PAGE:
If you've upgraded to Team or Enterprise, you can also use the Lucidchart apps for iPhone, iPad, and Android. These are free to download, but won't work with the Free or Individual plans, which are restricted to browser use.

Lucidchart review: Getting started  

When you first sign up, you can define your role and skill level (novice, intermediate, or proficient), invite colleagues to join, and then pick a chart type or blank canvas as your starting point.

We opted for the wireframing use case to map out a website and, as we were using the free plan, could choose from three templates. If none quite fits your needs, click through the categories in the sidebar to see what else is on offer, or close the template chooser and start from scratch. This isn't as challenging as it might sound, as the interface is logical and well organized, with shapes in the sidebar and styles – for characters, strokes, fills and so on – running across the top.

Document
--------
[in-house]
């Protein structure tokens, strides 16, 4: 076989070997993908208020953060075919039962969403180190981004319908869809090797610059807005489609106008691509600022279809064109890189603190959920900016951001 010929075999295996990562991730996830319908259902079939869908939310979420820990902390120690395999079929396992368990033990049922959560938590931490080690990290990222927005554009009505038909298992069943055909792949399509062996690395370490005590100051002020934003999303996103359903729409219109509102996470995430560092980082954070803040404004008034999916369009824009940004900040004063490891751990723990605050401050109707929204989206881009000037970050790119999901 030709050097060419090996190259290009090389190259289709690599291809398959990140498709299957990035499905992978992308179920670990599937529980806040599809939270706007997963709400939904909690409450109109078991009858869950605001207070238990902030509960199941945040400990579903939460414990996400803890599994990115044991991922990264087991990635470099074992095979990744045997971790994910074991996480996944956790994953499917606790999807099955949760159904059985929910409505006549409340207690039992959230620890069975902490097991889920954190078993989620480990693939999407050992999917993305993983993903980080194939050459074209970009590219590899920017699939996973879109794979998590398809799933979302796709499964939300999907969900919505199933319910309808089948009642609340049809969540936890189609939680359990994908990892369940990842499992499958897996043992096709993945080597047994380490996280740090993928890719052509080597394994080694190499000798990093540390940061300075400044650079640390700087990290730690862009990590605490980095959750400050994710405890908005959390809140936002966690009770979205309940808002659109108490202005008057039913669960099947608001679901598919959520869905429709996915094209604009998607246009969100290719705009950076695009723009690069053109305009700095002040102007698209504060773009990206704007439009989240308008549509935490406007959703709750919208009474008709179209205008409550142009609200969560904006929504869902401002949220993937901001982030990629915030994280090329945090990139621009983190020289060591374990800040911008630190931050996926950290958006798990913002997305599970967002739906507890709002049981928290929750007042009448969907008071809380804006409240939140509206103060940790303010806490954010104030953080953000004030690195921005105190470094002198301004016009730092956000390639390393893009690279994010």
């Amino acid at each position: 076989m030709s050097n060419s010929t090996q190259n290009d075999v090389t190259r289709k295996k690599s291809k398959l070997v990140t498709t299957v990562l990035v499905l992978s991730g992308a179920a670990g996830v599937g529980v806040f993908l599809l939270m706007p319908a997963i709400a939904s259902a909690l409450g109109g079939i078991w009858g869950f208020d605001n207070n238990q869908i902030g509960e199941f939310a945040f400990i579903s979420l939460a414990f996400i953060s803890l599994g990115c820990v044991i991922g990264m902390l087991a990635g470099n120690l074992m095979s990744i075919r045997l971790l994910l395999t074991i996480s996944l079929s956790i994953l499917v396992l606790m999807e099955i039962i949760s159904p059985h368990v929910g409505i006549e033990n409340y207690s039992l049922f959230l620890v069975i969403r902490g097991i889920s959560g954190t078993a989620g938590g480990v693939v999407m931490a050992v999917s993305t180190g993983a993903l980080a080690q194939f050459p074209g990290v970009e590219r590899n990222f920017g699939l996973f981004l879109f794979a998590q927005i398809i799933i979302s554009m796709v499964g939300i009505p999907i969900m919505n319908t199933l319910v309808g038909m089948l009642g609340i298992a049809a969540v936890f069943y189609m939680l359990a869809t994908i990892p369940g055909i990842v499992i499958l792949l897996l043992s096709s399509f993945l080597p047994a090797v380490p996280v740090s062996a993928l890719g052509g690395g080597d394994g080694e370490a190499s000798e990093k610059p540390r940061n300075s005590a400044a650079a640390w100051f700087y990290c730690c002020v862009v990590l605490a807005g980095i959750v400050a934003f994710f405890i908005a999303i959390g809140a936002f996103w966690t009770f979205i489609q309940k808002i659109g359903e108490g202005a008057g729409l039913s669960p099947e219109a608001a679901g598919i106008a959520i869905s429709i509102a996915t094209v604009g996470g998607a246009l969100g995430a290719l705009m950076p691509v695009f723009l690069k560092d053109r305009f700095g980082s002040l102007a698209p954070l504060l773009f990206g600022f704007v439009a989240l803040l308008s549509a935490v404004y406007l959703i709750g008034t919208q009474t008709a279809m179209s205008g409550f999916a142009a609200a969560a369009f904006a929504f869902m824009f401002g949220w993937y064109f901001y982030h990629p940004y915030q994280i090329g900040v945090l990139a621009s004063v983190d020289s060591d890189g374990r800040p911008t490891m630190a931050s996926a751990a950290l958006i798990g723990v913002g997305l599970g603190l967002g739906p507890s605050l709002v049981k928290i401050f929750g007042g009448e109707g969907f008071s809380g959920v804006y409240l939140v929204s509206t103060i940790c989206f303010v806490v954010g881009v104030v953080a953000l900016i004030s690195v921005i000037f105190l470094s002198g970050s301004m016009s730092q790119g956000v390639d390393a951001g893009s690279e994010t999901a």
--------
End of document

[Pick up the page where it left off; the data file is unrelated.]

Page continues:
The Lucidchart interface

(Image credit: Future)

Your document can contain several pages, which you can click between using tabs at the foot of the window, each with multiple layers. It's easy to protect the work you're happy with as you carry on editing, or to show and hide whole layers when you need to focus on specific features.

Lucidchart review: Creating charts

You can click shapes or drag them onto the canvas and, once in situ, reposition and resize them or swap them out by clicking the floating shape icon. Once you've added to your canvas, shapes appear in a dedicated Shapes In Use section at the top of the sidebar, where a single click adds another copy to the page. This is a quick and easy way to keep things uniform.


3D graph emerging from a tablet display